There are over 700,000 migrant workers in Taiwan, with Indonesians being the largest group, numbering around 260,000. Eighty percent of the Indonesian migrant workers are women, serving as caregivers in the homes of elderly Taiwanese. They work long hours, almost 24/7, and have very little time off. The children of the elderly usually don’t live with them, so it is hard to find a substitute for their day off.
I retired from FMWM in 2015 but remained in Kaohsiung under a VISA assignment. My friend, Dr. Wei Shin, and I, together with a couple who were former students at Holy Light Seminary, started a ministry to the Indonesian migrant workers, primarily in Kaohsiung. The ministry began in parks where the migrant workers would take their elderly employers for a breather every afternoon.
After seven years, God has honored us with many partner churches in Taiwan, Indonesia, the Philippines, and even the U.S. Five Indonesian churches from different denominations have sent eightmissionaries to minister with us. We reach out to these caregivers in the parks and communities by being their friends and family away from home. Out of necessity, the migrant workers must speak Chinese, but their heart language is still Indonesian. When Indonesian missionaries and volunteers from our partner churches gather with them in the parks, they can speak their heart language. Friendship, fun and classes all take place in the parks. We give thanks that several have become followers of Jesus and been baptized. Still, we keep a low profile since most are of a Muslim background. We want them to remain safe, both in Taiwan and when they return home after their contract is fulfilled.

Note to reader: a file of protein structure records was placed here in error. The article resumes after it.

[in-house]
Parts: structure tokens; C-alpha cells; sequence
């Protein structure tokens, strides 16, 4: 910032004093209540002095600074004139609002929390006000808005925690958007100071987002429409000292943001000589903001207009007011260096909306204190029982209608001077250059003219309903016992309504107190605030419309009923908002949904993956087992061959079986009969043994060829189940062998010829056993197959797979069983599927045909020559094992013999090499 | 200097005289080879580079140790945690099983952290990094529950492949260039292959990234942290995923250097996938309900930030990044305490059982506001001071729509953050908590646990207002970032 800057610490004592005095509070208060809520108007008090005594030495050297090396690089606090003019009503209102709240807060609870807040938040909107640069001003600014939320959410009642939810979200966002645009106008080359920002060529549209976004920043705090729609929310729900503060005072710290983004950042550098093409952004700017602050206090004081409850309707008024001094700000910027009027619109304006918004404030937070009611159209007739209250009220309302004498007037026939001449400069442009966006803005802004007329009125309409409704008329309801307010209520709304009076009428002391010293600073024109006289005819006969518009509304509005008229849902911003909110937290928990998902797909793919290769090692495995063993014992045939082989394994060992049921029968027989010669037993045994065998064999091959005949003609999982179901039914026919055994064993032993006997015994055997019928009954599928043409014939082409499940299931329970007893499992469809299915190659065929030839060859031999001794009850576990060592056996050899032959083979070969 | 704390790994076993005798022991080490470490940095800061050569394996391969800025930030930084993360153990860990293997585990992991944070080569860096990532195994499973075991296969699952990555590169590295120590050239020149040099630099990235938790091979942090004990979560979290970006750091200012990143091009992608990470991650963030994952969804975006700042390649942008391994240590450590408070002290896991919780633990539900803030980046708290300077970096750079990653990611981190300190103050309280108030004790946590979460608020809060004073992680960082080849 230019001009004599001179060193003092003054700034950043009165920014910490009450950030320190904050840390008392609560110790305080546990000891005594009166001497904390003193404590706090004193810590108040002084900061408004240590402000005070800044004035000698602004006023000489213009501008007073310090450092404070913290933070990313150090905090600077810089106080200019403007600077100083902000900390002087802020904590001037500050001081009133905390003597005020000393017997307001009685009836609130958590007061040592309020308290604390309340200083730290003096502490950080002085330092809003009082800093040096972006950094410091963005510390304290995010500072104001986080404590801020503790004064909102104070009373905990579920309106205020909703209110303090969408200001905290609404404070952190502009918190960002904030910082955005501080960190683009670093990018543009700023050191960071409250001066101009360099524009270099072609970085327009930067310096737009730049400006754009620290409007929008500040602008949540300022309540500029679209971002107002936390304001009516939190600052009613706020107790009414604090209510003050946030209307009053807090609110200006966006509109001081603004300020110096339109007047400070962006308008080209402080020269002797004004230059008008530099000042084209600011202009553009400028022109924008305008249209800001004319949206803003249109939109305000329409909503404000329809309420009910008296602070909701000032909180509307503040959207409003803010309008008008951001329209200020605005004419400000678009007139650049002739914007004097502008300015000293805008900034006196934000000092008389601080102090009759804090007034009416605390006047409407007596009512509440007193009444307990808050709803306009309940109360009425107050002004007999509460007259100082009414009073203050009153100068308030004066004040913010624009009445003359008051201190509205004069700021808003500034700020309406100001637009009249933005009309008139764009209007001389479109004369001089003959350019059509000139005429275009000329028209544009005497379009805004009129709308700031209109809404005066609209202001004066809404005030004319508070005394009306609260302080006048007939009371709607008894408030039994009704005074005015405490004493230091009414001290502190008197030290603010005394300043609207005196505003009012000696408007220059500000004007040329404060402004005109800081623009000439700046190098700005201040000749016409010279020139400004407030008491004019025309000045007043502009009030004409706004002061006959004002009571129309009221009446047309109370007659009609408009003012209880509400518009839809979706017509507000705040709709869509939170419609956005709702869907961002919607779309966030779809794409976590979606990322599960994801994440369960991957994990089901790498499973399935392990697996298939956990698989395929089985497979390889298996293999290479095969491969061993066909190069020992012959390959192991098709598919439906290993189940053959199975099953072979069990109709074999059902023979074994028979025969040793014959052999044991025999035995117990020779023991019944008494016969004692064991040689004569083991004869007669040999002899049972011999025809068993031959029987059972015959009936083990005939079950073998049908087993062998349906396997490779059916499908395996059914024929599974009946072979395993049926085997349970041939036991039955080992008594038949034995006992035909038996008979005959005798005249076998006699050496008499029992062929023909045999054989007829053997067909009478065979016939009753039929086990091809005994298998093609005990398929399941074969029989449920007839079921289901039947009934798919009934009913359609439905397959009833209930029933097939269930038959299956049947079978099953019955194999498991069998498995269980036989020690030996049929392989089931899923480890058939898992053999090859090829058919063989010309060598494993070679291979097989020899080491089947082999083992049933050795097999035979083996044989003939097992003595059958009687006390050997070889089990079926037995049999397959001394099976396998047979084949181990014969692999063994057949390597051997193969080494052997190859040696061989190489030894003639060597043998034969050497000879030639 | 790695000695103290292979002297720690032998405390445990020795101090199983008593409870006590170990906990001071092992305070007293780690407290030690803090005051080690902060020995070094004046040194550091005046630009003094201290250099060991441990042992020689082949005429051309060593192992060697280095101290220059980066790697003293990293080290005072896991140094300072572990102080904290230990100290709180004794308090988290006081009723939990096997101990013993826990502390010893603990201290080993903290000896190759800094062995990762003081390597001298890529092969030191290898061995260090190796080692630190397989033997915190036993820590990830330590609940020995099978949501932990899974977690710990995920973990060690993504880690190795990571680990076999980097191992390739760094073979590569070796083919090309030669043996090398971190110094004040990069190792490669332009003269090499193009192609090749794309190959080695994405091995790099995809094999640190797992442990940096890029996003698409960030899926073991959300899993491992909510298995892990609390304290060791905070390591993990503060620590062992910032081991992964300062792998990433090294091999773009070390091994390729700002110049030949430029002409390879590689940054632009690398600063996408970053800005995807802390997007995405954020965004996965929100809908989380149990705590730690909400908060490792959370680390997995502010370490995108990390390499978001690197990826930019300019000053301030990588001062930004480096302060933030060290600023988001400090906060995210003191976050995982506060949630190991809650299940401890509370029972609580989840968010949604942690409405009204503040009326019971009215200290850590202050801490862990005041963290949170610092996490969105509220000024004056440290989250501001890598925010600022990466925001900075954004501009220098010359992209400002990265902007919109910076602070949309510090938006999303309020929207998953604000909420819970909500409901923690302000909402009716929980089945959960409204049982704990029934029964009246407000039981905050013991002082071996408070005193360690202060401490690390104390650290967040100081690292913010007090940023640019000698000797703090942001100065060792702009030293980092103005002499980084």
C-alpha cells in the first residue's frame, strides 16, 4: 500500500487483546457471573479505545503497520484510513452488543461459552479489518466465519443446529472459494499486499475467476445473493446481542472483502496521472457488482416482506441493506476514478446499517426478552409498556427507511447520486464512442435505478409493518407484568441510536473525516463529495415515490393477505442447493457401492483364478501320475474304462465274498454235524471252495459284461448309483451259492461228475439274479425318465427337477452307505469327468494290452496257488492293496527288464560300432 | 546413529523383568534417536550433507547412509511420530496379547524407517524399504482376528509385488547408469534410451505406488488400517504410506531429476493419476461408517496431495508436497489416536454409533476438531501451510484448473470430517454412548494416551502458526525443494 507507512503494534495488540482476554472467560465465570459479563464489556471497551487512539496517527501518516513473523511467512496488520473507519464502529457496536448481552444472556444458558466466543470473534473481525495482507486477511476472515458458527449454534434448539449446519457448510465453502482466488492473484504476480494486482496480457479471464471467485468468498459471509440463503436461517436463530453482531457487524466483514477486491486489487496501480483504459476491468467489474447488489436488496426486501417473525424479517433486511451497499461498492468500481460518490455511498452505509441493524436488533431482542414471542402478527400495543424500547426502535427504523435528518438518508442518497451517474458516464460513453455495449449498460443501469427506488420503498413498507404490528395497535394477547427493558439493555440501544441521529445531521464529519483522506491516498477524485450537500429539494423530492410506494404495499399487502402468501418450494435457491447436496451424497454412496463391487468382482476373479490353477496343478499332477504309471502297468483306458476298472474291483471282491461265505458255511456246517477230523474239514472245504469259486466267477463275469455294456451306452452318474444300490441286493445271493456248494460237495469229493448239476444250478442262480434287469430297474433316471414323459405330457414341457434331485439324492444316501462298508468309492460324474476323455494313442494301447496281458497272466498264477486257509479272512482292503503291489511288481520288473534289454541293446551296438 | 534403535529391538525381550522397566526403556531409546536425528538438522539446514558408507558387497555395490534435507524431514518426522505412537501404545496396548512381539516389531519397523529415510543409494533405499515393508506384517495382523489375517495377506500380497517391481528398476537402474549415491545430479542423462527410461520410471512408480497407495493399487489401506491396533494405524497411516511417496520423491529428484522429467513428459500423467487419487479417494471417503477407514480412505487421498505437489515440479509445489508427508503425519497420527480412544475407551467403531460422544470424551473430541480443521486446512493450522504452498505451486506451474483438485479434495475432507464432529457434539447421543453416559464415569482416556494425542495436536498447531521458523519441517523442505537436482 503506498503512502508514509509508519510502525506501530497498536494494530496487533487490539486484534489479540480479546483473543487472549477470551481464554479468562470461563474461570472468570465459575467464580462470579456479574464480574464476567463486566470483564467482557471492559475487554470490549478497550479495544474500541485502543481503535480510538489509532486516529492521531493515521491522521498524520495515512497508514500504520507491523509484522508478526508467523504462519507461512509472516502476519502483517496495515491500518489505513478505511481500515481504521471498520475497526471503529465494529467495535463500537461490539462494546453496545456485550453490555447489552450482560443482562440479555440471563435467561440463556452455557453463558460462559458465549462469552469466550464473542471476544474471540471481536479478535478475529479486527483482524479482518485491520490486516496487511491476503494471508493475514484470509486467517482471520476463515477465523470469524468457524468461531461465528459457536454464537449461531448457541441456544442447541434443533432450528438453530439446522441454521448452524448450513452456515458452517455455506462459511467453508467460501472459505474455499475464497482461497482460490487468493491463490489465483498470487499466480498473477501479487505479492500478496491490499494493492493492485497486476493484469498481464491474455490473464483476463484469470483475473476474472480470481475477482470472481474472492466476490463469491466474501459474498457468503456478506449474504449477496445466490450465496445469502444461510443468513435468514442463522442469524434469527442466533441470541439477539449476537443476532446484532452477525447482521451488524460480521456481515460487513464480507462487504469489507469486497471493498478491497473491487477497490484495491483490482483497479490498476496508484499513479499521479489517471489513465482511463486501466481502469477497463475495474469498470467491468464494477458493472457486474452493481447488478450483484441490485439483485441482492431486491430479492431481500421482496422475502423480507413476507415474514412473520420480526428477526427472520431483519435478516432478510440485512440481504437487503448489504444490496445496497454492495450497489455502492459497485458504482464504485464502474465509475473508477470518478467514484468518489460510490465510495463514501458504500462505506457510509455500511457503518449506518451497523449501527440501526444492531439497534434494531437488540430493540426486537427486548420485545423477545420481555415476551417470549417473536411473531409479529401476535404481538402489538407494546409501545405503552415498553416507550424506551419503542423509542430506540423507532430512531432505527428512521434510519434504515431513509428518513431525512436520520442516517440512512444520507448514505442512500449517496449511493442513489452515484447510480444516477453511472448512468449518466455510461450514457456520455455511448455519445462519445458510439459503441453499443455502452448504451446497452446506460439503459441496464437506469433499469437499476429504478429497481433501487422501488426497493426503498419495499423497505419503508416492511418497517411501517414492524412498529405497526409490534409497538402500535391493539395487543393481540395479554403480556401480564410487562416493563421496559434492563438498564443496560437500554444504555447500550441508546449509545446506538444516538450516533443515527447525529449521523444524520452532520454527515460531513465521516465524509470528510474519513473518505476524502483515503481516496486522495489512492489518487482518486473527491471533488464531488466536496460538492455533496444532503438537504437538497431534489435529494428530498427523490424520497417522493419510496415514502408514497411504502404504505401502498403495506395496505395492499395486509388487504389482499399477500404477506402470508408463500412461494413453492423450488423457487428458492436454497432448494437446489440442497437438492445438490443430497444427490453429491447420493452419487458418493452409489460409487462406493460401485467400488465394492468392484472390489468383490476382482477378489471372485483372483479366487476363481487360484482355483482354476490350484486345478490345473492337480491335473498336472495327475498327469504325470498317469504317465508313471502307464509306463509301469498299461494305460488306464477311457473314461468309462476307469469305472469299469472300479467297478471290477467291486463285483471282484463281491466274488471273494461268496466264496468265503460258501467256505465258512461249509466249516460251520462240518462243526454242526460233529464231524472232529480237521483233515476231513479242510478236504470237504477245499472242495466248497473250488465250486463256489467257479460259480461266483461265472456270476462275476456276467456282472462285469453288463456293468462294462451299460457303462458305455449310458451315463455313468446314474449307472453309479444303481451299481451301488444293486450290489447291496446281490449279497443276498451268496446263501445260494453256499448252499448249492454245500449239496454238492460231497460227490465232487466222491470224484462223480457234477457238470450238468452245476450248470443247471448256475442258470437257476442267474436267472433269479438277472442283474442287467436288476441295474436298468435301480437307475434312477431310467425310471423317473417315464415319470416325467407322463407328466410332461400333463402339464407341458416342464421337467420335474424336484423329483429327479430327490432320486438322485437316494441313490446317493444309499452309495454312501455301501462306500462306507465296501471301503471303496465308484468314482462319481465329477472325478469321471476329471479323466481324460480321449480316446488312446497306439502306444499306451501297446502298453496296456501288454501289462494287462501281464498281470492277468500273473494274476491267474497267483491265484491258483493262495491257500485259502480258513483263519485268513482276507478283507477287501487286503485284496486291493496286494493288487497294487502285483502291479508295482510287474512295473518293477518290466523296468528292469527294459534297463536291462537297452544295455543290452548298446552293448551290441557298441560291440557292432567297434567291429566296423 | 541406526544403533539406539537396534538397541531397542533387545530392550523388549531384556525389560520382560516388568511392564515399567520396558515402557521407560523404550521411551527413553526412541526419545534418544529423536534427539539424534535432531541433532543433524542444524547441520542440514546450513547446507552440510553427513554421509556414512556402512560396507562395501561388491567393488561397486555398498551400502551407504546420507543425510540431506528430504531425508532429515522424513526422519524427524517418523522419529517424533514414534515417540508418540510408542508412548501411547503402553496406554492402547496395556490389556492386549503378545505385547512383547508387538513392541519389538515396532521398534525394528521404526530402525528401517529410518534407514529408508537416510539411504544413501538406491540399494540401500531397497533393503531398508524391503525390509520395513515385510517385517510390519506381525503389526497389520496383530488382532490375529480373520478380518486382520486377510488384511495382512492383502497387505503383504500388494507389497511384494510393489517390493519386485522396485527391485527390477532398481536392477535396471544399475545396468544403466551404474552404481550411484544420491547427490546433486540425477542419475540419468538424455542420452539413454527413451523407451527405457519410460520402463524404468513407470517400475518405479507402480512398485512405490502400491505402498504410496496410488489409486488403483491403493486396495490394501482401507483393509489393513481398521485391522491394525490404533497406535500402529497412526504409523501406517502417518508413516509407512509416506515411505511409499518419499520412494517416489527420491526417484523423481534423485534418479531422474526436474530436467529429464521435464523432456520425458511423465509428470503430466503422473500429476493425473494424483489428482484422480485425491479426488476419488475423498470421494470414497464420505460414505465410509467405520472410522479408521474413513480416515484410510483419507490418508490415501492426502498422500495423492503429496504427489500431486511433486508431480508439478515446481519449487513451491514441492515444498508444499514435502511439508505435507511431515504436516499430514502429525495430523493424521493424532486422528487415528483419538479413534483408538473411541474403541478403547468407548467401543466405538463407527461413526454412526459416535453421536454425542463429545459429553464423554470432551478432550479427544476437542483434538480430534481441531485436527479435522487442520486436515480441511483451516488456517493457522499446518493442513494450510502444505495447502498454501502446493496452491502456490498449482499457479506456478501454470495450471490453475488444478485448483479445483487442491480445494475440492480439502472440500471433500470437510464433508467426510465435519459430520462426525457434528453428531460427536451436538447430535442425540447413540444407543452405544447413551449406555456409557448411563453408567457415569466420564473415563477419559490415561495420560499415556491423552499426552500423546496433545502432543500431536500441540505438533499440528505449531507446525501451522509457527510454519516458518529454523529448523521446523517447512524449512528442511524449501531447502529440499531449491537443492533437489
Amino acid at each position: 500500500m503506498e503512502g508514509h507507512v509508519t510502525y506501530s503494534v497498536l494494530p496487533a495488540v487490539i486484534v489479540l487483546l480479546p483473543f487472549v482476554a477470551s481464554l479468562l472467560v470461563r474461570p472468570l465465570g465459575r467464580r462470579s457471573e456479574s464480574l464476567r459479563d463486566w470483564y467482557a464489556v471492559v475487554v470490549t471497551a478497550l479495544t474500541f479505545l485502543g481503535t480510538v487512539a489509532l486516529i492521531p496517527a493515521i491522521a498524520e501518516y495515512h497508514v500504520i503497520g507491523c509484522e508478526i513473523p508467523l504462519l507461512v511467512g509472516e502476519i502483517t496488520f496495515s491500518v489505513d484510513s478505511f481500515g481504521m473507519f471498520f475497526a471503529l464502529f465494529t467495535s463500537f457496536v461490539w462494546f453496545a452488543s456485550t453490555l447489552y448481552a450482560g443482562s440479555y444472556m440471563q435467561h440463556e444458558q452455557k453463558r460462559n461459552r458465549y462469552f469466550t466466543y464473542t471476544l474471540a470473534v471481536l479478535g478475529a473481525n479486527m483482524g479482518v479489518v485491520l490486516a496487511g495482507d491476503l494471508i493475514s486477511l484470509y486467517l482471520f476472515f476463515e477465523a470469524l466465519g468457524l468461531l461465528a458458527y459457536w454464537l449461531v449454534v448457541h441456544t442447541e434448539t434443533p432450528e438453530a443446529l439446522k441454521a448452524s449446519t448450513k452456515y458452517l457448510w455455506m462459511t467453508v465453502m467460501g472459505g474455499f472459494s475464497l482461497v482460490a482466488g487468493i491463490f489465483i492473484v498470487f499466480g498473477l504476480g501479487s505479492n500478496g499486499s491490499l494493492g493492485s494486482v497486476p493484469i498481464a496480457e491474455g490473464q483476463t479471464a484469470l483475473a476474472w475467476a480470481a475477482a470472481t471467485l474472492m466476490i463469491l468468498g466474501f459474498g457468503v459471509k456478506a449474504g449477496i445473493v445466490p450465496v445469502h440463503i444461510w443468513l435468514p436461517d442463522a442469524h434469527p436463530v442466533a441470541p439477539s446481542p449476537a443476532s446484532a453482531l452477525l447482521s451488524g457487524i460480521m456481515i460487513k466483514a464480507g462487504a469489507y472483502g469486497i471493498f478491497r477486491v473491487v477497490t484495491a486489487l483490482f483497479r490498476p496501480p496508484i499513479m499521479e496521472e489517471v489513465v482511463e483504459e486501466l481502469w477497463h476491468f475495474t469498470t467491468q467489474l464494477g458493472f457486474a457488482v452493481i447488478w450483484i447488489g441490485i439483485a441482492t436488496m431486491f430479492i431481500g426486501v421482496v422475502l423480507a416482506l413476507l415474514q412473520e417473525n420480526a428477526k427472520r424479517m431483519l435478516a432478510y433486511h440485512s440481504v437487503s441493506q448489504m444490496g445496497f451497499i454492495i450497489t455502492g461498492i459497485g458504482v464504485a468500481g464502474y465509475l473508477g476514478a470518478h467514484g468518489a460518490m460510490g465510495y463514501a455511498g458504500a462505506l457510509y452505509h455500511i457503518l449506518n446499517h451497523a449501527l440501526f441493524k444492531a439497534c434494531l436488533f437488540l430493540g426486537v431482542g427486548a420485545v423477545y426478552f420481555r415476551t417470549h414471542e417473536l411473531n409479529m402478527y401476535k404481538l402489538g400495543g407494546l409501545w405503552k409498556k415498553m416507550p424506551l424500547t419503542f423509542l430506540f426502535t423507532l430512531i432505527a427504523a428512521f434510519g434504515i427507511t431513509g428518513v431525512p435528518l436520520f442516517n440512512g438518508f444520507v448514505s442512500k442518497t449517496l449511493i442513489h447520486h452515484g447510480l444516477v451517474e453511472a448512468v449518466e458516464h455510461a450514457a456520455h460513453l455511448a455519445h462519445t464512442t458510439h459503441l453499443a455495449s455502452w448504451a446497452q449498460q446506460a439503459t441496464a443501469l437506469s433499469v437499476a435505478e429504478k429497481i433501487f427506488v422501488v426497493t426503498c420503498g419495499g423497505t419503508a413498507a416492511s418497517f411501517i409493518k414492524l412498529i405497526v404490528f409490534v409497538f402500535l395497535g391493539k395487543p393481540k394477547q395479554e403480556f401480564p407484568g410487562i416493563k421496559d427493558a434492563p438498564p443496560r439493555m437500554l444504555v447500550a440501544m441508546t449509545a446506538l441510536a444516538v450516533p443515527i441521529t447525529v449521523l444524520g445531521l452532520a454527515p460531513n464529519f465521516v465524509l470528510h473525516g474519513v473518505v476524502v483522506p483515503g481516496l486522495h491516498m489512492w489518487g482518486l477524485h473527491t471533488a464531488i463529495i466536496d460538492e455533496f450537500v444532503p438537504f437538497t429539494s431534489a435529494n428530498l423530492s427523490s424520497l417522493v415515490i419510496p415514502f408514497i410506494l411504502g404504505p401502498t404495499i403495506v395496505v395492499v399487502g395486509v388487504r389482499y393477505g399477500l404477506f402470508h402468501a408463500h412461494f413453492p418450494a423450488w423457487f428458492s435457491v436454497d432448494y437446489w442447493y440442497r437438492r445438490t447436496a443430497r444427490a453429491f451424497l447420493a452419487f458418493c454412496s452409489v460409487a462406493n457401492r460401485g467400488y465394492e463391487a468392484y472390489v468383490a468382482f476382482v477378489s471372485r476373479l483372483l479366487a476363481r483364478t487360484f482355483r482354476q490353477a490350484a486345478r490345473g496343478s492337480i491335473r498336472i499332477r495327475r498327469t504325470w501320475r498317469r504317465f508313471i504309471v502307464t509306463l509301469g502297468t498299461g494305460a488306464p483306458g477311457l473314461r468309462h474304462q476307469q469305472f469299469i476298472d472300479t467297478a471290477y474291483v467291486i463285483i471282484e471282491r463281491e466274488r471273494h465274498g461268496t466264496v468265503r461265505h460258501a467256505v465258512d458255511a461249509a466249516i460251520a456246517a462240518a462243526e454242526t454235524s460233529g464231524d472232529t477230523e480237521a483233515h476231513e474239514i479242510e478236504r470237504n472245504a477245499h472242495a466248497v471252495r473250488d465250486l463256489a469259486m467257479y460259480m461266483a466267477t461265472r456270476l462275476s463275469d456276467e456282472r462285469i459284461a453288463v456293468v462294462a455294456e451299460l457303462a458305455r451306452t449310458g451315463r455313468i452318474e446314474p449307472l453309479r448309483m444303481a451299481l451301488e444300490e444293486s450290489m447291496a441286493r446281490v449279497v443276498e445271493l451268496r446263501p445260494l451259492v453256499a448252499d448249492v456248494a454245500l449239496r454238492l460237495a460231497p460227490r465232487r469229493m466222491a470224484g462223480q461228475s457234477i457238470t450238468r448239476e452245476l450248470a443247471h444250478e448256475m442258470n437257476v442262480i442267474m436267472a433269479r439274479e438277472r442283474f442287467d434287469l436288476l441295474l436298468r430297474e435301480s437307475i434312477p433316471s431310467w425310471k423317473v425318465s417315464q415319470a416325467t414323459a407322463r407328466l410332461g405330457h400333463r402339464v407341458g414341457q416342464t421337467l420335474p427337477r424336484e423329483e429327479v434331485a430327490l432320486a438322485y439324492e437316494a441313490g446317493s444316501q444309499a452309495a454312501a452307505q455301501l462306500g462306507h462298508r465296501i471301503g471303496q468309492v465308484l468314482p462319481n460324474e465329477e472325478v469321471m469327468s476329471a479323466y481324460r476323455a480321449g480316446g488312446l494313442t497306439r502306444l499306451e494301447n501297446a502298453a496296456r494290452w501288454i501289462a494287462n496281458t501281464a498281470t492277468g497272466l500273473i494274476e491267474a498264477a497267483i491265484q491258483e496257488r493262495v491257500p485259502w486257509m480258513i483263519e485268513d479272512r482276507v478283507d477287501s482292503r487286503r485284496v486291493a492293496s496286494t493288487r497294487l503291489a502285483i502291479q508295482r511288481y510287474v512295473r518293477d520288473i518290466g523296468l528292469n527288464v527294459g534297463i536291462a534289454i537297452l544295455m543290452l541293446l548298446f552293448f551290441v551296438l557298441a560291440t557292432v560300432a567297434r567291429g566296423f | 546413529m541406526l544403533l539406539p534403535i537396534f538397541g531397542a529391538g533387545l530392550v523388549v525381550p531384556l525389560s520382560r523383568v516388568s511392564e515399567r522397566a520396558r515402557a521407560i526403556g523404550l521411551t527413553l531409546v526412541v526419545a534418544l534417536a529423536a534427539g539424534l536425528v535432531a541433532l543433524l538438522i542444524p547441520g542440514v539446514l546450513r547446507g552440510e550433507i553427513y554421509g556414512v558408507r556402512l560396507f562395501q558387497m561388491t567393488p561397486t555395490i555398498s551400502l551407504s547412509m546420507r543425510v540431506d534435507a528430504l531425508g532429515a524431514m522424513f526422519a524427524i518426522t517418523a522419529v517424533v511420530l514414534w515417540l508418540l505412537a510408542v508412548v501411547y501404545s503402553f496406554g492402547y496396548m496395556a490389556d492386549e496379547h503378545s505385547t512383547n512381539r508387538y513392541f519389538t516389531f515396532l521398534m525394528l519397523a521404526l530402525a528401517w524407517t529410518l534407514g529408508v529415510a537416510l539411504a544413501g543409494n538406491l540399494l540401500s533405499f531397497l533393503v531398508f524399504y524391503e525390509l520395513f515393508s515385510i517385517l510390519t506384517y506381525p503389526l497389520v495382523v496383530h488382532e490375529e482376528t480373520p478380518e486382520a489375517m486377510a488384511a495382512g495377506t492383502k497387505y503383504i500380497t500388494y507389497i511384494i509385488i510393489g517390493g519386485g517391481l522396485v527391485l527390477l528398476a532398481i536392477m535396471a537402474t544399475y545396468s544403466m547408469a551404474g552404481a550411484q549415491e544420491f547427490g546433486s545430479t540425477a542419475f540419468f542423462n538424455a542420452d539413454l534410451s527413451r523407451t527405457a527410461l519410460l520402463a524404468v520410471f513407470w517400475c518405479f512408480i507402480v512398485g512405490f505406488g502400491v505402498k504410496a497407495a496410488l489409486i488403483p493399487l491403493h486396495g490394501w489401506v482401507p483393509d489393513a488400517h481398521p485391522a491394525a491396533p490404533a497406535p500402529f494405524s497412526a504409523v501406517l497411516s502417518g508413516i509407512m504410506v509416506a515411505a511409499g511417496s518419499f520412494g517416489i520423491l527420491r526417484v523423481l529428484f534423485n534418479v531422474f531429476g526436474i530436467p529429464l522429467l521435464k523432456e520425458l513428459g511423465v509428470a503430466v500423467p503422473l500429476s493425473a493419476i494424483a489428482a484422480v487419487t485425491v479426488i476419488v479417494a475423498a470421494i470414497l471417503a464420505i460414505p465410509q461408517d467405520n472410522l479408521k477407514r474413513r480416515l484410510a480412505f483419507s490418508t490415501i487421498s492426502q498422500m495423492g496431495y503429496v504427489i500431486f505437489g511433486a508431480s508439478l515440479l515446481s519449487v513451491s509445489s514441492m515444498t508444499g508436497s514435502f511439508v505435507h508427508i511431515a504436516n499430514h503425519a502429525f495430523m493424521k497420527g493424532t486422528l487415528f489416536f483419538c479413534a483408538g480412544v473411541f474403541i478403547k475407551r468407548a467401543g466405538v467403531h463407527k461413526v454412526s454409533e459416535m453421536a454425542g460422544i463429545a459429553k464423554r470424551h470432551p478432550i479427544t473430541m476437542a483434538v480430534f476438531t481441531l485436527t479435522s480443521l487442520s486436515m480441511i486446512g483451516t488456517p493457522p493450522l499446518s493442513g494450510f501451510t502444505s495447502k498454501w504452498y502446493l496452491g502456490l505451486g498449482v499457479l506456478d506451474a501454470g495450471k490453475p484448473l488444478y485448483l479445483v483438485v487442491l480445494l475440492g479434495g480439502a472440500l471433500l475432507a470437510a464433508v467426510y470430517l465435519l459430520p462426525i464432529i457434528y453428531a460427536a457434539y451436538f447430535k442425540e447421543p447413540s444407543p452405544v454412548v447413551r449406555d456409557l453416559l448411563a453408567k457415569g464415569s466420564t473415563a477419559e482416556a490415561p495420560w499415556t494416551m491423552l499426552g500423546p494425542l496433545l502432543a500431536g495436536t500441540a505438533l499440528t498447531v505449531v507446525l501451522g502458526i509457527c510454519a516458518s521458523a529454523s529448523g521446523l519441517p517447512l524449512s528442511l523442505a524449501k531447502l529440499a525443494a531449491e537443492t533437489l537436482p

The ministry has expanded to include other groups – international students, migrants working in factories, fishermen, new immigrants married to Taiwanese, and their children, second-generation Taiwanese-Indonesians. Our work with students now includes a partnership with six universities offering migrant services to students. In addition, we have also started ministering to Vietnamese and Filipino migrant workers. We praise the Lord for these opportunities!
FMWM-Asia is grateful for Susan, Wei-Shin and the Kaohsiung Indonesian ministry team. How about you? Could you be a friend to Indonesians? To Vietnamese, Filipinos or Taiwanese? Would you pray or consider serving with Kaohsiung Friends of Indonesia for a few weeks, a month, or maybe long-term service as an FMWM-Asia missionary?